Low Ballers, Part Timers, And Self Employed Landscapers.

When it comes to the lawn care industry, what makes a low baller? What is so bad about part timers? What about solo operators? Why does there seem to be so much said by the larger mowing companies about the smaller ones? That was the topic, from the Gopher Lawn Care Business Forum, that we focused on in this discussion. Here are some of the opinions expressed on this topic.

One lawn care business owner wrote “I just wanted to get this off my chest. I have been hearing a lot, and I mean a lot, of complaining about all three of these types of people.

First, why are the bigger lawn care operations whining about part timers? Why is it such a crime to do this business part time? While I do agree that being legal is the right way to do it, I don’t understand how a part timer is less of a lawn care operator than anyone else.

Second what is with all the complaints about the low ballers? I can understand anger against those that are not running legal businesses, but aren’t these type of people useful to the economy? They keep us striving for excellence and push us to keep competitive prices. Without them to keep things in check, customers would not be able to differentiate our services because we would all be the same.

And third, to the people saying that if you are a solo operation, you do not own a business, you are just self employed. I call BS on this as well. As a solo operator myself, there may be services I might not be able to offer, but there are many that require a business license, have expenses associated with them, and require me to invest and potentially lose just as much as the big guys. So how is this not owning a business? I’m sure most bigger operations started out solo and grew later. But it seems this point is forgotten once they get larger.”

A second lawn care business owner agreed. “I had a similar discussion with a local competitor the other day and he has been running his company for a long time so.

When it comes to low balling, I do wonder if it is really low balling. You come to a new customer’s house with your commercial mower that costs you $12,000 with your $2,500 trailer. Let’s say the lawn is worth $65 to mow and you go ahead and start cutting the lawn. If I am down the street and I am mowing the neighbors house and the person’s lawn   you are mowing for $65 asks me what I would charge and I say since I’m in the neighborhood, I can price it at $55. Am I now considered a lowballer? Because that’s what happens.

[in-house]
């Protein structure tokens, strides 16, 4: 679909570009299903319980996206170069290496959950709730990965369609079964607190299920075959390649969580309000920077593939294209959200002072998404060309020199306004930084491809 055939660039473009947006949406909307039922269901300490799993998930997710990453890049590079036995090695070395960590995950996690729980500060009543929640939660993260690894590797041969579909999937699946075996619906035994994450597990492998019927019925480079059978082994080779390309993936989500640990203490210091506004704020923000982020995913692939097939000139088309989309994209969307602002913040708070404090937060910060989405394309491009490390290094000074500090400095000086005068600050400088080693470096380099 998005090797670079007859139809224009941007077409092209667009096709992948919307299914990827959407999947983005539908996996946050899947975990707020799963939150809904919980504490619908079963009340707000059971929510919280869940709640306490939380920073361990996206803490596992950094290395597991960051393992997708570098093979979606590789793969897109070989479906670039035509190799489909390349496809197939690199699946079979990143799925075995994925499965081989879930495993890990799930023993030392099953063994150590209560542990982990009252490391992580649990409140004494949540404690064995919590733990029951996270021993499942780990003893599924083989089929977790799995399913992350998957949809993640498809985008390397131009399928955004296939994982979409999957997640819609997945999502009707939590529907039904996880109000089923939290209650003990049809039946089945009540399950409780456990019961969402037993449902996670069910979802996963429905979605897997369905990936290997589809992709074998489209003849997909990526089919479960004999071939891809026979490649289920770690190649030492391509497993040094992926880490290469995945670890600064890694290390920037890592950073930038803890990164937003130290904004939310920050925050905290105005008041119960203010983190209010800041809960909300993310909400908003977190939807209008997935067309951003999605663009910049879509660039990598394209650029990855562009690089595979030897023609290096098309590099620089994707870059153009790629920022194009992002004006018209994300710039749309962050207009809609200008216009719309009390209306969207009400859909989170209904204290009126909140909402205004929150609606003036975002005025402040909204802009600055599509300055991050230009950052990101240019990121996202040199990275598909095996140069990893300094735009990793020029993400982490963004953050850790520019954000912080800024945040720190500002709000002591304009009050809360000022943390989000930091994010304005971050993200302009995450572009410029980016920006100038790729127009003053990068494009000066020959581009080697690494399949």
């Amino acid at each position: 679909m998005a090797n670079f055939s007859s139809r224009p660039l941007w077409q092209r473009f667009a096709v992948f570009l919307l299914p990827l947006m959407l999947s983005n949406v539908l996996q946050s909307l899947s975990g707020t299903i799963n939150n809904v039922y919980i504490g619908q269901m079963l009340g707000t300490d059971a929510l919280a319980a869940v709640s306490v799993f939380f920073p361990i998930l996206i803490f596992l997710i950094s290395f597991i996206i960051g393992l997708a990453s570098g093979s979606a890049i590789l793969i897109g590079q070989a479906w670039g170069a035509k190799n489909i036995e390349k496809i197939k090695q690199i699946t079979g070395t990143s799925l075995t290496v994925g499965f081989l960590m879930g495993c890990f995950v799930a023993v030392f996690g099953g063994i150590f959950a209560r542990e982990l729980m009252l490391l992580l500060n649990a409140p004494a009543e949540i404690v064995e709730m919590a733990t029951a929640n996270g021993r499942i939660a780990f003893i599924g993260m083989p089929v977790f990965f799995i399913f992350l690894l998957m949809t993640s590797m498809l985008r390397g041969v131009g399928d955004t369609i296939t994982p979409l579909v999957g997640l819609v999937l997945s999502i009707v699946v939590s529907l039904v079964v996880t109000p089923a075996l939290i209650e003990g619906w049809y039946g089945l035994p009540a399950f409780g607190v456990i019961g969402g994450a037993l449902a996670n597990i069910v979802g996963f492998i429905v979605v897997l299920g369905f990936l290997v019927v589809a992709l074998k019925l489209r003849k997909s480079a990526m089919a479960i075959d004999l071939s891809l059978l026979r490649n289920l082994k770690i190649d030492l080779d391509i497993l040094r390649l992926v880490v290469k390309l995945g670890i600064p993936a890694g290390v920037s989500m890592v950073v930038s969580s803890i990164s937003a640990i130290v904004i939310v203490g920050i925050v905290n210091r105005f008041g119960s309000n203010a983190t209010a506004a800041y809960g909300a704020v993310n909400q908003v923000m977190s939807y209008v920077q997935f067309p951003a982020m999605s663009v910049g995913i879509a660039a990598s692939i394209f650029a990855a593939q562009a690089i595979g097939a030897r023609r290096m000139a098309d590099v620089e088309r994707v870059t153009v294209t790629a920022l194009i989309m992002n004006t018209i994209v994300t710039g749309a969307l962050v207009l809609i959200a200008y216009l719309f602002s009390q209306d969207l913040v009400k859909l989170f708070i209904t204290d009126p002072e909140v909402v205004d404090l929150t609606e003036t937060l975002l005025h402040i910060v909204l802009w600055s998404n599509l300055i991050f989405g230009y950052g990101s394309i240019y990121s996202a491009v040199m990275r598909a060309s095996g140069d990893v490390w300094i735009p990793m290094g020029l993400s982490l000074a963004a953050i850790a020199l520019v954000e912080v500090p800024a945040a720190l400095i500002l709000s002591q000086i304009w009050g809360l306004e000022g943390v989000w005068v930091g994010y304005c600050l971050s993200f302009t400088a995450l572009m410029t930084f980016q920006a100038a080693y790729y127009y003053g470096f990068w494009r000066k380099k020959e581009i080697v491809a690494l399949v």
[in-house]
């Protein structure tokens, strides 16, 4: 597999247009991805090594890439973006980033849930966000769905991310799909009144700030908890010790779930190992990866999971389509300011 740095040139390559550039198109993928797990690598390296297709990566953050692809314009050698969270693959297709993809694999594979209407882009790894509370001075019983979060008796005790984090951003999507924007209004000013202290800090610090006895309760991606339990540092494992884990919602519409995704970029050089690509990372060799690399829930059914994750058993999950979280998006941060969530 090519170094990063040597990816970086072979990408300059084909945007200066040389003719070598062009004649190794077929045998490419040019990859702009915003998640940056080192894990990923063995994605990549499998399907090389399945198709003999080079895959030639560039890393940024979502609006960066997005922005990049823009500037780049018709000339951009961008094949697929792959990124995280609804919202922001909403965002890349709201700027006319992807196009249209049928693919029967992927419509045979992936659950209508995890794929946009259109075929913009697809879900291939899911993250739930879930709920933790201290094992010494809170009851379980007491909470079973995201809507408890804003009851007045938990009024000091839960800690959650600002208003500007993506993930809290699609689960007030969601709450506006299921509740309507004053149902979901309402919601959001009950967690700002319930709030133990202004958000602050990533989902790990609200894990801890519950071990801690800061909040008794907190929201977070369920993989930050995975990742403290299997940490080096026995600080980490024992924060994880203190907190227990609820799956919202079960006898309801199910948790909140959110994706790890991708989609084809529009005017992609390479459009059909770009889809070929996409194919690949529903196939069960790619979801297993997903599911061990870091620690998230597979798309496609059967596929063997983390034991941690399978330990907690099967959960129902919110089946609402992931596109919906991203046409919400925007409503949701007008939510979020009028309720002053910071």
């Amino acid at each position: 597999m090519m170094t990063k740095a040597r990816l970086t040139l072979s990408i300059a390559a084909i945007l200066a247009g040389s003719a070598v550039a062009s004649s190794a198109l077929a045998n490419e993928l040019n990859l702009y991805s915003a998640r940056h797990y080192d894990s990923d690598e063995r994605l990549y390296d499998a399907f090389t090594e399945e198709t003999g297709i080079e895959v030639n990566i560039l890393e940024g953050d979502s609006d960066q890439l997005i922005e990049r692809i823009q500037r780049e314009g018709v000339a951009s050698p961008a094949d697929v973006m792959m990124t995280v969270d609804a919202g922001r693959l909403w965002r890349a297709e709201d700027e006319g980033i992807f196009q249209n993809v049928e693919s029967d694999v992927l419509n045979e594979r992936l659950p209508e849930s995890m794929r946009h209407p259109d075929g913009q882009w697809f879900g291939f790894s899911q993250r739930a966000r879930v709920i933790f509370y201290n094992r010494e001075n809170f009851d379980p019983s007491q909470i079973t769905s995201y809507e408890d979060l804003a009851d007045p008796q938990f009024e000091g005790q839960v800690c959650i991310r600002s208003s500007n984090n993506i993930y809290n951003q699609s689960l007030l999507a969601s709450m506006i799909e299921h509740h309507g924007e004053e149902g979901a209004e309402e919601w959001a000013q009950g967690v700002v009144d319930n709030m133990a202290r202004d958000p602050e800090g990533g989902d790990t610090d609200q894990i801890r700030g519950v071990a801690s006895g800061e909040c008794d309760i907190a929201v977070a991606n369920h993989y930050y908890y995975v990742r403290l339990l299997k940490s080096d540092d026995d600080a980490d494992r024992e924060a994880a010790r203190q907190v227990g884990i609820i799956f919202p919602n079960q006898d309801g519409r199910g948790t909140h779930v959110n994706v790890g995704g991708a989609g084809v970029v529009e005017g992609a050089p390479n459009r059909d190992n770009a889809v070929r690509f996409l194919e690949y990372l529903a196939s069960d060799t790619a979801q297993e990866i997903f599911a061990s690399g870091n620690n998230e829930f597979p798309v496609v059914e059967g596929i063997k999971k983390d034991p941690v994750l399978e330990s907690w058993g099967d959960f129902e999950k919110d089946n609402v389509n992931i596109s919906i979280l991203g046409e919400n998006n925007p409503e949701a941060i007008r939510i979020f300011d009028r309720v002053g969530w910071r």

There’s always somebody willing to do it for less. Are they lowballers because they don’t have all the toys? Overhead? Employees? I do this part time as I work a full time job. To establish yourself in this business, you can’t just quit your job and say I’m mowing lawns with zero clients. I have to build it up.”

A third added “when the economy is in a rough spot, more people are out of work and find themselves doing whatever they can to make a buck. Sometimes that includes taking care of properties.

In my area, the lowballing is getting out of hand. My area has so many landscapers that it is not unheard of to see at least 5 different mowing companies drive past you within a ten minute time frame. It’s insane! It seems anyone out of work says hey I will mow lawns for money.

I did an estimate the other day. The property owner asked me how much? I did the calculations and said $30 a week or $35 biweekly. He said I just got rid of my last guy who I was paying $20 a week but I didn’t like his work. I said well you have two options, you can hire  us for $30 a week or $35 for bi-weekly mowing and be happy with your lawn service. You’ll also have the satisfaction of knowing we are licensed and fully insured. Or you can go back inside and call up your previous company and pay him $20 a week to cut the lawn whenever he shows up.

He went with me.

Being professional, reliable, insured, and licensed has allowed me to get other customers as well. I have many commercial properties and any of the large ones make me more money than all my residential lawn care accounts combined. I spend less time at these larger commercial sites, make more profit, and don’t have to worry about getting into a price war with an 18 yr old running a start up. The start ups just can’t bid these bigger jobs.

It goes to show you there is a place for everyone. Your ultimate goal should be to make the most profit you can and to play the game by the rules. Get insurance to protect your assets. Get the proper licenses. Perform each job to the best of your abilities and your company will grow.”

Want to learn more about lawn care website SEO? Order this lawn care business SEO book - “The Search Engine Optimization Workbook For Lawn Care Business Owner Websites” today.”

Leave a Reply

You must be logged in to post a comment.

Check out the Gopher Lawn Care Business Forum for great prices on new and used lawn care equipment:

Chain Saw


Garden Tools

Hedge Trimmer

Lawn Aerator

Leaf Blower

Leaf Vacuum

Mower Blades

Mower Ride On

Mower Walk Behind

Multi Attachment Trimmers

Pole Saw

Pressure Washer

Salt Sand Spreader

Shop Tools

Snow Blower

Snow Plow

Stick Edger

String Trimmer

Stump Grinder


Tractor Attachment


Trailer Landscape Racks

Lawn Care Business Books And Software.
How To Get Lawn Care Customers Vol. 2
The landscaping and lawn care business plan startup guide
A rebellious teenagers guide to starting a landscaping & lawn care business
The GopherHaul Lawn Care Business Show Episode Guide.
Stop Lowballing! A Lawn Care Business Owner\'s Guide To Success